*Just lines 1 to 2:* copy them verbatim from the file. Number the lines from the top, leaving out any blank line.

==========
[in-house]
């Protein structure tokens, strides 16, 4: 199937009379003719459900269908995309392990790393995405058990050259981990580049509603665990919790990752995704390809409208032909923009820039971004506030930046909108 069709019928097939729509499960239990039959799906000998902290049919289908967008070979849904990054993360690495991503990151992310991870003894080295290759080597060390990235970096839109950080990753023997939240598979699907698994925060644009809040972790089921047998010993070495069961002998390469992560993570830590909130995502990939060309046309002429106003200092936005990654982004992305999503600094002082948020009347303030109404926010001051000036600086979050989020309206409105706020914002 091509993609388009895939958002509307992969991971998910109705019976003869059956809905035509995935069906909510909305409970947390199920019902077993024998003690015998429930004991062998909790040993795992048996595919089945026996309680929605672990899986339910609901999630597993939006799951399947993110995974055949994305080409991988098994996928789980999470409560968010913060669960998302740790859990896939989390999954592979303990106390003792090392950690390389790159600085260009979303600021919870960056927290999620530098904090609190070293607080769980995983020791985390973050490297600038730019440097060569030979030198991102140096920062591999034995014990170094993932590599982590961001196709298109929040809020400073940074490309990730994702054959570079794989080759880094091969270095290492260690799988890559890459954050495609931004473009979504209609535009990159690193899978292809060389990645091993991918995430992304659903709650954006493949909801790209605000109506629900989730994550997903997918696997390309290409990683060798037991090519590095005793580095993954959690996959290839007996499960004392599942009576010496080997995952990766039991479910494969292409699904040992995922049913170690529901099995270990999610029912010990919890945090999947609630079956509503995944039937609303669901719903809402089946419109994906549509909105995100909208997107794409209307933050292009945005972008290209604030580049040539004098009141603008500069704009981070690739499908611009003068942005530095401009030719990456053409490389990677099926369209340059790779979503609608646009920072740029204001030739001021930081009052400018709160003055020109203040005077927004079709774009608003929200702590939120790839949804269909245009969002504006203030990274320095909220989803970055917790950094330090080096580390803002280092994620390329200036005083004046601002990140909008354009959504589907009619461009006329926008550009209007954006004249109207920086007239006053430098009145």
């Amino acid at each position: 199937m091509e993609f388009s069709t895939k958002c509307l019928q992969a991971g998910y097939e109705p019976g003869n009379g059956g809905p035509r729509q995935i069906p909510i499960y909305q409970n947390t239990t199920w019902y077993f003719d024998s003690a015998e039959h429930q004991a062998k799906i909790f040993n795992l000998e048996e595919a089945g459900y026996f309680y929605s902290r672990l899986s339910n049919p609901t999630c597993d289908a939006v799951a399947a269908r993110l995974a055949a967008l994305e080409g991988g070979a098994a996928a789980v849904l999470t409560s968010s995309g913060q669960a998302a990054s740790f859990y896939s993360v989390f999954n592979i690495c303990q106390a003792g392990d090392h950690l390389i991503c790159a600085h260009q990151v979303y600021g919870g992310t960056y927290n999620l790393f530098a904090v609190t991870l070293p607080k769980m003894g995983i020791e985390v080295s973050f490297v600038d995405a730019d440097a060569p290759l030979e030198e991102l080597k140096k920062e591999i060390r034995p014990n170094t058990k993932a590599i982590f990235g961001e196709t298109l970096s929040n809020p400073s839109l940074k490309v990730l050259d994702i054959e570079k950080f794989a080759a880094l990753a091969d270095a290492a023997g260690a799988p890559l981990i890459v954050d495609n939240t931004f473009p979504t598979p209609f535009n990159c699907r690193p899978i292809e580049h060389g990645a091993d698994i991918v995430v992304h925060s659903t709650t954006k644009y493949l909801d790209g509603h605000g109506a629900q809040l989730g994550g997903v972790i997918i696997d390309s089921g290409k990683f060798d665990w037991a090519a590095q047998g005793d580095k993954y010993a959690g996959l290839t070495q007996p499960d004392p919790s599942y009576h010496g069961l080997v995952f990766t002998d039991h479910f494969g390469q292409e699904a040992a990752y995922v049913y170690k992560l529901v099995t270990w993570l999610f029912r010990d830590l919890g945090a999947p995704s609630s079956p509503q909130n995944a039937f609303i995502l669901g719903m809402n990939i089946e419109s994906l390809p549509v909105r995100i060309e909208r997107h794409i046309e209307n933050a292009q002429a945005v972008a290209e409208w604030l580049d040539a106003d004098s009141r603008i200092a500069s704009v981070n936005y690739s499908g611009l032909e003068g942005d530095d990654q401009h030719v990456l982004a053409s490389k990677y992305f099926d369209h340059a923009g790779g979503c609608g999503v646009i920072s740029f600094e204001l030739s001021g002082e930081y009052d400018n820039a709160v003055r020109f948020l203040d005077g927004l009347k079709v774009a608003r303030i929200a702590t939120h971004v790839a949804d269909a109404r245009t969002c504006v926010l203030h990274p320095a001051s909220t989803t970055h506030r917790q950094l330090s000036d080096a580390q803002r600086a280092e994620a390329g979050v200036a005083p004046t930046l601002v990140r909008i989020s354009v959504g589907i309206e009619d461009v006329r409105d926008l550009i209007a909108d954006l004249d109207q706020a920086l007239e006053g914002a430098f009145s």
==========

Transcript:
[in-house]
């Protein structure tokens, strides 16, 4: 199937009379003719459900269908995309392990790393995405058990050259981990580049509603665990919790990752995704390809409208032909923009820039971004506030930046909108 069709019928097939729509499960239990039959799906000998902290049919289908967008070979849904990054993360690495991503990151992310991870003894080295290759080597060390990235970096839109950080990753023997939240598979699907698994925060644009809040972790089921047998010993070495069961002998390469992560993570830590909130995502990939060309046309002429106003200092936005990654982004992305999503600094002082948020009347303030109404926010001051000036600086979050989020309206409105706020914002 091509993609388009895939958002509307992969991971998910109705019976003869059956809905035509995935069906909510909305409970947390199920019902077993024998003690015998429930004991062998909790040993795992048996595919089945026996309680929605672990899986339910609901999630597993939006799951399947993110995974055949994305080409991988098994996928789980999470409560968010913060669960998302740790859990896939989390999954592979303990106390003792090392950690390389790159600085260009979303600021919870960056927290999620530098904090609190070293607080769980995983020791985390973050490297600038730019440097060569030979030198991102140096920062591999034995014990170094993932590599982590961001196709298109929040809020400073940074490309990730994702054959570079794989080759880094091969270095290492260690799988890559890459954050495609931004473009979504209609535009990159690193899978292809060389990645091993991918995430992304659903709650954006493949909801790209605000109506629900989730994550997903997918696997390309290409990683060798037991090519590095005793580095993954959690996959290839007996499960004392599942009576010496080997995952990766039991479910494969292409699904040992995922049913170690529901099995270990999610029912010990919890945090999947609630079956509503995944039937609303669901719903809402089946419109994906549509909105995100909208997107794409209307933050292009945005972008290209604030580049040539004098009141603008500069704009981070690739499908611009003068942005530095401009030719990456053409490389990677099926369209340059790779979503609608646009920072740029204001030739001021930081009052400018709160003055020109203040005077927004079709774009608003929200702590939120790839949804269909245009969002504006203030990274320095909220989803970055917790950094330090080096580390803002280092994620390329200036005083004046601002990140909008354009959504589907009619461009006329926008550009209007954006004249109207920086007239006053430098009145």